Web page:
This is part three of a three-part discussion with MOHR Retail’s new president, Mary Beth Garcia, about trends, challenges, and predictions for retailers in the coming year. Read part one here and part two here.
Looking at all the trends and challenges retailers are facing right now, what advice would you give retail leaders about prioritizing their talent development and management strategies for the coming year?
There are three key areas of focus that stand out to me:
1. Current Service Levels in Stores: Retailers have to bring back the service experience for the customer in the store to engage them and make them want to stay longer and return often. This is an age-old fundamental in retail, yet many retailers are letting technology take the place of the salesperson. You still need the human factor to engage the customer on a personal level while leveraging technology.
This requires more training on the so-called “soft” sales and service skills, like asking questions to determine needs, listening to customers’ responses to ensure suggestions are aligned with their needs, reinforcing and shaping agreement, testing for reaction, and closing the sale. To survive in today’s market, retailers have to provide an experience that entices customers to shop in the stores rather than order online all the time. We need them to make it just as easy to engage with us in the stores as it is online.
2. Recruiting and Interviewing: Whenever there’s a tough labor market, like there is now, the spotlight returns to recruiting and interviewing skills. But retailers need to do a better job of developing a mindset of recruiting as a continual process, not an isolated event. There also needs to be an emphasis on interviewing (behaviorally) skills that determine if the candidate is a good match for the store or retail environment and the company’s culture and brand. More skillful interviewers lead to better hires and will decrease turnover within the first 90-120 days.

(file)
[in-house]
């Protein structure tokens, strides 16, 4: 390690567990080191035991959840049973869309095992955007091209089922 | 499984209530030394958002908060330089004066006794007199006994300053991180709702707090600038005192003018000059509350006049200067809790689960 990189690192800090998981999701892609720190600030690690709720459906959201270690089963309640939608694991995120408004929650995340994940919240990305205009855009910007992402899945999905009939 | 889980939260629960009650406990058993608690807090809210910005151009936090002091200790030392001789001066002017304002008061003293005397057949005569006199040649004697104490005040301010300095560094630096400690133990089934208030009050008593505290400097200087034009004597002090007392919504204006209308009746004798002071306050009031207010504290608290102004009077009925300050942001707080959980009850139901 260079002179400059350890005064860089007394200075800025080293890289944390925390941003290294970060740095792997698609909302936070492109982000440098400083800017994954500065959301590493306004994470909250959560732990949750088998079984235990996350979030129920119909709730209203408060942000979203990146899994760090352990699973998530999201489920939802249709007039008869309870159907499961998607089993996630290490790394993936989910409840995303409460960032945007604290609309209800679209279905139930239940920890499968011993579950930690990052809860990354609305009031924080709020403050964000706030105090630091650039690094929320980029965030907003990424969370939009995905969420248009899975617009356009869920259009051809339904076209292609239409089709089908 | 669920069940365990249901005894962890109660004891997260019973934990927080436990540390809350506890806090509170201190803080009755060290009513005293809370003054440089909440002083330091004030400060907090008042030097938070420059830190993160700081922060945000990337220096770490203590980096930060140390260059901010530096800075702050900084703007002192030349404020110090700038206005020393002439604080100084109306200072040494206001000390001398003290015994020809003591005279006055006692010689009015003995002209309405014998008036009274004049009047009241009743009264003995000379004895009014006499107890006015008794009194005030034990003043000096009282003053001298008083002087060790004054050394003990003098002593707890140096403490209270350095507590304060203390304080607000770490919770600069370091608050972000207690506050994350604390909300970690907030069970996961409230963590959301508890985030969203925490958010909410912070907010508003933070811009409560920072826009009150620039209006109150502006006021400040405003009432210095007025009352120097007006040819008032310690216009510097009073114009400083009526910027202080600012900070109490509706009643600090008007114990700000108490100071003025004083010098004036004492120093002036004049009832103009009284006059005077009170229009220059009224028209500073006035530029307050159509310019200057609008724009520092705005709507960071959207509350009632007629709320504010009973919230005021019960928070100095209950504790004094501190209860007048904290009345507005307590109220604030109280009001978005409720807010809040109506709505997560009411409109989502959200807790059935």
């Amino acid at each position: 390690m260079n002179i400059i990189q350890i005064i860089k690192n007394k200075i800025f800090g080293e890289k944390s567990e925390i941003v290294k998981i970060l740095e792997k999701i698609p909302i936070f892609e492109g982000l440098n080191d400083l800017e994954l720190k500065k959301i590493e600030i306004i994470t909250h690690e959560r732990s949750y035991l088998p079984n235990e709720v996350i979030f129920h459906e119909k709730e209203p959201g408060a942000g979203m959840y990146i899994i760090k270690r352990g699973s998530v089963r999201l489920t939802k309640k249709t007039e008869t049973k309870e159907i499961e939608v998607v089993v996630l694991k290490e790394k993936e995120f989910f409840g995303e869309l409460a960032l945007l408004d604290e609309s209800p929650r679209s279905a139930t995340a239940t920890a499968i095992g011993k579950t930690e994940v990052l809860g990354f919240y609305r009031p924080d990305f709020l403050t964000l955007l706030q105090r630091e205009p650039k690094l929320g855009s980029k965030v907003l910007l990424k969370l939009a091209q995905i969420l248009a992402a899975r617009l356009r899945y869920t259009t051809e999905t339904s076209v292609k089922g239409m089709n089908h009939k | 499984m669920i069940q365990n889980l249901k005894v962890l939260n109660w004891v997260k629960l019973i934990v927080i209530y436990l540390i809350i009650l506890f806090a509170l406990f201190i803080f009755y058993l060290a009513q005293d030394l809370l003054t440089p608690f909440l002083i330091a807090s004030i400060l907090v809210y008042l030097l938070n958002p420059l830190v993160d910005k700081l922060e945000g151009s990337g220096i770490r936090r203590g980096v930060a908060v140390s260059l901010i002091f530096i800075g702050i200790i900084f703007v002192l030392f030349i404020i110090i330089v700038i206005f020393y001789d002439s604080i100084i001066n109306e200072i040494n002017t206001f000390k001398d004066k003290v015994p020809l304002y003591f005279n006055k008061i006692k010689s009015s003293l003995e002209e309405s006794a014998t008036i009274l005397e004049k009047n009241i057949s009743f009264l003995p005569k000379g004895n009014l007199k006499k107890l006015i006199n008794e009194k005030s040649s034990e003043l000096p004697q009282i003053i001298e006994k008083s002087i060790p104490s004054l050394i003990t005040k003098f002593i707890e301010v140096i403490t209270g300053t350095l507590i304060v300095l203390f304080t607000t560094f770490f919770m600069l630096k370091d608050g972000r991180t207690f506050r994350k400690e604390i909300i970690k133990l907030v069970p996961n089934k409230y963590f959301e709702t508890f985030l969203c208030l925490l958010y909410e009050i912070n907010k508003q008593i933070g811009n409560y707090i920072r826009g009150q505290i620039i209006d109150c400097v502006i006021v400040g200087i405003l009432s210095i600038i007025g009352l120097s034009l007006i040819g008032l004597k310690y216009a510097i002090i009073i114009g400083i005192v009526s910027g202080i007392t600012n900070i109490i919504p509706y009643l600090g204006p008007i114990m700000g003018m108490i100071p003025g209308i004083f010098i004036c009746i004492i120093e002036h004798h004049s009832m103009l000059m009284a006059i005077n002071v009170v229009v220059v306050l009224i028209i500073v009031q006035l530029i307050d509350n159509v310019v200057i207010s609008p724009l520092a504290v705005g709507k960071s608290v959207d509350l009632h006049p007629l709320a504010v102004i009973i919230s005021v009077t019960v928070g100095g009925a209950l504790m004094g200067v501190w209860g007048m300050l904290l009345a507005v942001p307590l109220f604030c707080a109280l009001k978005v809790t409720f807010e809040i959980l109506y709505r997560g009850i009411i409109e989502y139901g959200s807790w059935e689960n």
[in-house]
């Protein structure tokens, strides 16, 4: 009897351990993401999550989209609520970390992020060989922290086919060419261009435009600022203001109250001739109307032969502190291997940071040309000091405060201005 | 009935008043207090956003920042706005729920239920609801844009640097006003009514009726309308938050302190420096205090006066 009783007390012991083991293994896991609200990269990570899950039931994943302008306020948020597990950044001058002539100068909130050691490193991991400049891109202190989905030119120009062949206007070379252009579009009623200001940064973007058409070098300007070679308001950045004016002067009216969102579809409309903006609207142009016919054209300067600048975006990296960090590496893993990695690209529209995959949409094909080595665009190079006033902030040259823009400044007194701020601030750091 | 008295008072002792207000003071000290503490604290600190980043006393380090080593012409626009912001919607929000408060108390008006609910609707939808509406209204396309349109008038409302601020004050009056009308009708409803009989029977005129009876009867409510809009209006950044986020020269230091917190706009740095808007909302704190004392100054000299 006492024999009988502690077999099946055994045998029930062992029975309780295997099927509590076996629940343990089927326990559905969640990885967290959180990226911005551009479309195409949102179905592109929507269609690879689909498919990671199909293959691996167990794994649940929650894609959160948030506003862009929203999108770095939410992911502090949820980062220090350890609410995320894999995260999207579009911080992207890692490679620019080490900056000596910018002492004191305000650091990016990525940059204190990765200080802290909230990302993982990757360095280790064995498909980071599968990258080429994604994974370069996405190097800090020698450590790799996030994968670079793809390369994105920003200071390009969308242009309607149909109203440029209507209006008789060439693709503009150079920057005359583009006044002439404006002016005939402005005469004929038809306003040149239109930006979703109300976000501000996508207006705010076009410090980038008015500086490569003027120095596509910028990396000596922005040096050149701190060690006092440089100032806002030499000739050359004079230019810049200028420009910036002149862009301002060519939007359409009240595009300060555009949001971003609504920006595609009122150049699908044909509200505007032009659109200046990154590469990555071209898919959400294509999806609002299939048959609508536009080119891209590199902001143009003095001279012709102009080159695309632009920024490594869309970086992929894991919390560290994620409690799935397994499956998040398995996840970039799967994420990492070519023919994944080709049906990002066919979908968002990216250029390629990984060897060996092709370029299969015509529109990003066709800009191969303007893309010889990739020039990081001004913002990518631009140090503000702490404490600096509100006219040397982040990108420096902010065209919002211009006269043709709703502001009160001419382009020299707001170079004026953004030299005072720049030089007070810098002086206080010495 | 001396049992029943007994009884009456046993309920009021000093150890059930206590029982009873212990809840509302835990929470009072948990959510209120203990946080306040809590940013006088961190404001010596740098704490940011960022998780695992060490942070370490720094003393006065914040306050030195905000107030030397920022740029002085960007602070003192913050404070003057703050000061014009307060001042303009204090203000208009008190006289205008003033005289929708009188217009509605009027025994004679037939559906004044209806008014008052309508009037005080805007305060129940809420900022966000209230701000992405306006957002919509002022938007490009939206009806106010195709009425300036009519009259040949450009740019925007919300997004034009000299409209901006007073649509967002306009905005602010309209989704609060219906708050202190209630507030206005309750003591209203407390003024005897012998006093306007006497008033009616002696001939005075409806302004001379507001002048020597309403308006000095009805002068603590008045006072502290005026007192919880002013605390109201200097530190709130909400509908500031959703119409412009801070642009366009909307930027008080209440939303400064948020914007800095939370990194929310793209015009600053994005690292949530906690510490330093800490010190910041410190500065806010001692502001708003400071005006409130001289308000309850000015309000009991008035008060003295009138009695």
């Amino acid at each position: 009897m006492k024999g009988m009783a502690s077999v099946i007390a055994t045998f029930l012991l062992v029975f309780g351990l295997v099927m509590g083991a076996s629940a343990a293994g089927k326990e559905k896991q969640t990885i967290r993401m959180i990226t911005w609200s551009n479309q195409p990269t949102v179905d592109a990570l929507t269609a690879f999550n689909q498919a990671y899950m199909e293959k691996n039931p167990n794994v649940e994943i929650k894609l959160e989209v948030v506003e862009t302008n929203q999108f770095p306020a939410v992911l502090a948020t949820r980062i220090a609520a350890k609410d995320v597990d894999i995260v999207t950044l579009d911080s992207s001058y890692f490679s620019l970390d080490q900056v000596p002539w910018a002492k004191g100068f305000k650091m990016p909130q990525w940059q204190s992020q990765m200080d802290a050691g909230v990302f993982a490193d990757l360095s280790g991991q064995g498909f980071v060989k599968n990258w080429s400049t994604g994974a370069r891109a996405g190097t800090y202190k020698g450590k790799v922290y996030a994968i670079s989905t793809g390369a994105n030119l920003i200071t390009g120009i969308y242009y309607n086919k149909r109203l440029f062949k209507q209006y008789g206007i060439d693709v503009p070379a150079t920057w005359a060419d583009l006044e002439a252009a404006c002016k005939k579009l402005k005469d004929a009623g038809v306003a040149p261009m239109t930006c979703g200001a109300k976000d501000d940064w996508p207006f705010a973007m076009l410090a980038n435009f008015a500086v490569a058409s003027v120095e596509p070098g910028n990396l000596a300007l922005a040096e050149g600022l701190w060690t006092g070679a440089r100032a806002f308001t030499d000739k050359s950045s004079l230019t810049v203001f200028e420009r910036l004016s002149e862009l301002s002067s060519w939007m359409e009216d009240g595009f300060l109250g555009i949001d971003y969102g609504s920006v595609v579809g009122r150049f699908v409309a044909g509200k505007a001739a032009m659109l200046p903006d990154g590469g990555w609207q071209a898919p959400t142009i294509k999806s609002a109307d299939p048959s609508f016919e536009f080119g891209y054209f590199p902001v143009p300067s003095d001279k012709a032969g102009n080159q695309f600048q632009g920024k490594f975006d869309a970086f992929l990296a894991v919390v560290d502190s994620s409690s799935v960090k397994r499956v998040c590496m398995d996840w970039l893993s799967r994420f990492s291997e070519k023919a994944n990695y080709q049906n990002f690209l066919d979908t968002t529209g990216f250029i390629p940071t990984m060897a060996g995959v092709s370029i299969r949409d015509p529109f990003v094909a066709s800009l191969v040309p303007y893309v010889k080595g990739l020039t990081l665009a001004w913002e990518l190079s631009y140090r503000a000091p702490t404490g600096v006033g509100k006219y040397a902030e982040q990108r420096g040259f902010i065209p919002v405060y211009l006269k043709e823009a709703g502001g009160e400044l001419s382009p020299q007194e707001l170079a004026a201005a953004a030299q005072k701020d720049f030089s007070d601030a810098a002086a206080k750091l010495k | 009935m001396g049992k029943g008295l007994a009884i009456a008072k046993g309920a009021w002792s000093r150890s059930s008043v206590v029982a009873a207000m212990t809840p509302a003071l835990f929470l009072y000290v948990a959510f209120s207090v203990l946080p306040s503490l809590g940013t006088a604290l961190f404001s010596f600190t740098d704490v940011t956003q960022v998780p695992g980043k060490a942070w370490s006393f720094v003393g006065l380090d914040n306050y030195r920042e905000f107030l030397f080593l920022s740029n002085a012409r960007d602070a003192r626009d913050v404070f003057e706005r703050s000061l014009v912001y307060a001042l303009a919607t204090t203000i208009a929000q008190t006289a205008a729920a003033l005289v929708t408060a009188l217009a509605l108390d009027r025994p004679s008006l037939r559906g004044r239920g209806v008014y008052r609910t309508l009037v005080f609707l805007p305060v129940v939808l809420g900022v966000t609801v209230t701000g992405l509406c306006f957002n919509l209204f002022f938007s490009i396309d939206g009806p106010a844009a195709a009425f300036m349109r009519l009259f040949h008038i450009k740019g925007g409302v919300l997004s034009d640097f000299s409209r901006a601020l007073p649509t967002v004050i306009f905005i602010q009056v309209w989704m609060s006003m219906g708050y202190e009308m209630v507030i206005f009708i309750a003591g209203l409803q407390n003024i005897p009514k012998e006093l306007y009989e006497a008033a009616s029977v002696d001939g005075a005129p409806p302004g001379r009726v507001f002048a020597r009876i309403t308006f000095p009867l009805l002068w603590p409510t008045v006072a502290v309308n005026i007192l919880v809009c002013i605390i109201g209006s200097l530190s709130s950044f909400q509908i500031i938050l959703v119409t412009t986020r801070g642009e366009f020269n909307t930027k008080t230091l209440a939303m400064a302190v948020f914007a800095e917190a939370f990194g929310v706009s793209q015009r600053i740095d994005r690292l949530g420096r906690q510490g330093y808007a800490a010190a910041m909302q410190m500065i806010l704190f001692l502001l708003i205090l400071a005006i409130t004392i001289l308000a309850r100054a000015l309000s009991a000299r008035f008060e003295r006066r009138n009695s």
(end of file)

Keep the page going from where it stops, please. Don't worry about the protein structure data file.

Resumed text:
3. Brand/Company Loyalty: In this “I want it now” market, it’s tough to build loyalty to one provider. But there are some things smart retailers are doing. For one, they promote their instore experiences, not just their sales and percentage-off promotions. Getting into never-ending price wars and discounting by the day and hour will not develop long-term brand loyalty.
The problem for retailers that have been down this discounting path already is that their customers bought on price, not quality of service. So, trying to retrain customers on the experience and the value in the service that is built into the pricing will be a big challenge.
The other challenge is dealing with how this has affected their associates, who likely have “promotion and price change fatigue.” They’ve basically been trained by retailers to sell on price. But now they need to understand the brand, culture, and mission of the company to see the value themselves. They’ll need to develop new selling and service skills to build brand and company loyalty.
All three of these areas have something in common. They require retailers to invest in their people, not just in new technology. To attract and retain the leaders and associates who will make or break your year, you have to be willing to give them the chance to develop, grow, and shine. Show them you value them, and they’ll put in their all for you.
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